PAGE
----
Ginkgo biloba is known as a "living fossil tree". This tree's genetic line of development spans the Mesozoic era back to the Triassic geologic period. Closely related, extinct species are known to have existed in first forests over 200 million years ago.
Before reading further you might want to take this quiz to see how much you know about Ginkgo.
Also known as maidenhair-tree, the leaf shape and other vegetative organs are identical to fossils found in the United States, Europe and Greenland. The contemporary ginkgo is cultivated and does not exist anywhere in the wild state. Scientists think that the native ginkgo was destroyed by glaciers that ultimately covered the whole Northern Hemisphere.
Ancient Chinese records are surprisingly complete and describe the tree as ya-chio-tu , meaning a tree with leaves like a duck's foot. Asian people systematically planted the tree and many living ginkgoes are known to be more than 5 centuries old. Buddhists not only kept written records but revered the tree and preserved it in temple gardens. Western collectors eventually imported ginkgoes to Europe where it was very popular in large cities like London and Paris.
Ginkgo biloba was first brought into the United States by William Hamilton for his garden in Philadelphia in 1784. It was a favorite tree of Architect Frank Lloyd Wright and made its way into city landscapes across North America. The tree had an ability to survive pests, drought, storms, ice, city soils, and was widely planted. But it did have a problem...
The ginkgo is dioecious. That simply means that there are separate male and female plants. Only the female plant, when fertilized, produces the oval, slimy, tan-orange ginkgo fruit . The fruit stinks!
The smell's description ranges from "rancid butter" to "vomit". This foul smell has limited ginkgo's popularity while also causing city governments to actually remove the tree and ban the female from being planted. Male ginkgoes do not produce a fruit and are selected as the main cultivars used to transplant in urban communities.
The slippery pulp can also be a liability. Because of potential city sidewalks slick with the pulp of the fruit, urban landscapers recommend only the male tree. Some of the best varieties found to plant are acceptable in most yards and near sidewalks are 'Autumn Gold', 'Princeton Sentry' and 'Fairmont'.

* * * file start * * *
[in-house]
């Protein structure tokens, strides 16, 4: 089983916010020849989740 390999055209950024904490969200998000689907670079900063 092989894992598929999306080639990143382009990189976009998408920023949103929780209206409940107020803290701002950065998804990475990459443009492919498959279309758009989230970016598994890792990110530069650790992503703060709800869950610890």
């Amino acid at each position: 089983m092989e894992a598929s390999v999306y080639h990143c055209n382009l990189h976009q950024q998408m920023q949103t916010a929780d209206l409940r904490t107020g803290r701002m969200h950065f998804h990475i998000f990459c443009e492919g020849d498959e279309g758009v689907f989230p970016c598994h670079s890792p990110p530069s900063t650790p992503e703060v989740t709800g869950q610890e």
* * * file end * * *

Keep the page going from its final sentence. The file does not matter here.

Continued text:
Thanks for the Memories
The extract of ginkgo biloba is bottled as a remedy for several ailments.
Maidenhair-tree's leaf extract is a billion dollar business. According to one recent report, "In Germany alone, ginkgo biloba prescriptions (it is prescribed by doctors in Germany) retailed at $280 million in U.S. dollars". A German manufacturer, Schwabe, sold almost $2 billion U.S. dollars worth of Ginkgo biloba extract worldwide in 1993. I don't have the most recent numbers.
Gingko biloba is most effective as a concentrated extract and is found in either liquid or tablet form. It has beneficial effects on the circulatory system, particularly among the elderly. Studies have shown it can help in treatment of their short-term memory loss, headache, tinnitus (ringing in the ears) and depression by improving blood flow in the arteries and capillaries
- There are no native ginkgoes living in the wild. All wild trees were wiped out hundreds of thousands of years ago but human intervention has saved the modern tree. The tree does not easily naturalize in nature.
- Several ginkgoes were the only living survivors of an atomic bomb blast dropped on Hiroshima by the United States. It obviously has very interesting survival characteristics.
- About 50 pounds of dried ginkgo leaves yield a pound of the medicinal product.
Cor Kwant's - The Ginkgo Pages
A great site "about Ginkgo biloba and all its aspects".